REQUESTING THE APPROPRIATE LEVEL OF WELD TESTING FOR SPECIAL ORDER FILLER MATERIALS
Welding filler metal certification, documentation and accountability is frequently a step of the nuclear pressure vessel fabrication and military shipbuilding process. Here is how to select the appropriate weld testing requirements to verify quality and attest that the products being supplied meet the constituents of the required specification.
Welding filler metal certification, documentation and accountability is frequently required by companies working on critical applications in sectors such as nuclear pressure vessel fabrication and military shipbuilding. For many of these applications, the filler metal manufacturer is requested to conduct welding tests on a representative sample of the product lot to verify quality and attest that the products being supplied meet the constituents of the required specification.
In this installment of the Welding Tips column, I will discuss the process of selecting the appropriate weld testing requirements in the vernacular of the American Welding Society (AWS; Miami, FL) A5.01 Filler Metal Procurement Guidelines.
Before launching into a discussion of the appropriate level of weld testing when purchasing special order welding consumables, the first order of business is to clear up a common misconception regarding filler metal certificates or “certs”. It cannot be stressed enough that what fabricators actually want is a certified material test report (CMTR) from the filler metal manufacturer rather than a “mill cert” when ordering tested welding consumables.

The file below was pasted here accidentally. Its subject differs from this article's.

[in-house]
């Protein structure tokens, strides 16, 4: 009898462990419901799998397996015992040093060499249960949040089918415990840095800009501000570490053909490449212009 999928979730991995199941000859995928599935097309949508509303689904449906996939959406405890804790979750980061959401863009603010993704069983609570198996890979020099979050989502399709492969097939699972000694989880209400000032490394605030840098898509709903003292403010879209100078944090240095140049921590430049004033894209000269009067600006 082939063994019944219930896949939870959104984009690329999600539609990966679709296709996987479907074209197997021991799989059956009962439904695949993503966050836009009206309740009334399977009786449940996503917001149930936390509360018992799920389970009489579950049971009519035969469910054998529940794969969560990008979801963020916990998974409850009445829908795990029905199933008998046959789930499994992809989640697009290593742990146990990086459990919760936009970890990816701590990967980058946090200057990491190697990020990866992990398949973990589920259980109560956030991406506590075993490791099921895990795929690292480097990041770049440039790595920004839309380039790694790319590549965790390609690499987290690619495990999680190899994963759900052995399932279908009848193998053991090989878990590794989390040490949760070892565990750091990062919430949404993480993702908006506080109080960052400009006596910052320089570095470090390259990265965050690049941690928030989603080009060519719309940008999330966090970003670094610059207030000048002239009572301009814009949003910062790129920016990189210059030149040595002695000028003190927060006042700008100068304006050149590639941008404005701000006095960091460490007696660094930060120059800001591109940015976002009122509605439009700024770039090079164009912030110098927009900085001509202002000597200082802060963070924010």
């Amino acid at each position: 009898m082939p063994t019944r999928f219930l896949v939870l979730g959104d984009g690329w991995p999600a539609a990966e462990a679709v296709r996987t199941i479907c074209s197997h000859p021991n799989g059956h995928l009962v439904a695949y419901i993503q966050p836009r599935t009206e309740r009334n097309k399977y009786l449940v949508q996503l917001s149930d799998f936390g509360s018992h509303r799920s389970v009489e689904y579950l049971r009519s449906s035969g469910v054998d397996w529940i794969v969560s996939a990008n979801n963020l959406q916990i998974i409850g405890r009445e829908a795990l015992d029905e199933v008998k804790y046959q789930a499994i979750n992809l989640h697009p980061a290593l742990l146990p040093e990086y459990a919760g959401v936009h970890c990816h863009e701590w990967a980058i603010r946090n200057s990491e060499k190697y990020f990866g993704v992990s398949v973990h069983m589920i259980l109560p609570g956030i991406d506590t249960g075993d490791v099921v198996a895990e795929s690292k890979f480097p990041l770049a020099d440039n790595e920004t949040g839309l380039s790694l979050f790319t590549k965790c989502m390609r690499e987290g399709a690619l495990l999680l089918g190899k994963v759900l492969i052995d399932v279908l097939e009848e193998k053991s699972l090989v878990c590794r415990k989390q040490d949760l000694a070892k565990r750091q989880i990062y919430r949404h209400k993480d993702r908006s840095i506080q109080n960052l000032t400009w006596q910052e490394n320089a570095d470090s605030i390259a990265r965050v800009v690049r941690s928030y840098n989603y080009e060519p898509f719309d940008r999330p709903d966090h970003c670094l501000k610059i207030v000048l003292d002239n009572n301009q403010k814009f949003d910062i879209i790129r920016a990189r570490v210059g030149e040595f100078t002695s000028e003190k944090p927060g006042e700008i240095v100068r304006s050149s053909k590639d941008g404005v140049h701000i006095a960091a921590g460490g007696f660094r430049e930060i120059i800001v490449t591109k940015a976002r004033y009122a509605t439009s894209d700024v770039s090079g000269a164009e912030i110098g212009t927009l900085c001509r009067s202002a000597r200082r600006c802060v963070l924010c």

A mill cert is nothing more than an analysis of the heat of steel conducted at the mill where the “green rod” (or strip coil for some filler metal products) was produced. While this gives us a ballpark idea regarding the chemistry of what will end up in the weld metal deposit, it does not tell the full story.
The first reason that a mill cert does not tell the full story is that it reports only an average of the chemistry measured just a handful of times in a ladle pour of approximately 300,000 lb. Some manufacturers of welding consumables, including my company, measure both ends of each 1,000 lb to 5,000 lb coil of steel before it is drawn or formed into welding electrode. The purpose for this high degree of testing of the raw material is to ensure a tight chemistry range, and to have the ability to segregate product that deviates from this control window. Even a slight deviation outside of this chemistry range can have a dramatic effect on welding performance – despite the fact that the chemistry may still meet the AWS classification (for instance, not all ER70S-6 solid GMAW wires perform the same).
The second reason that a “mill cert” does not provide a completely accurate picture of the chemistry of the electrode or weld deposit is that there are almost always chemical components added to the wire during the manufacturing process. For example, flux cored tubular wires have shielding ingredients within the middle of the wire, while stick electrodes have flux extruded on the outside of the steel core. Even solid wires for use in GMAW and SAW welding usually have a copper layer adhered to the surface of the wire.
Now that we have established that a mill cert is not a CMTR, what precisely are the contents of a CMTR?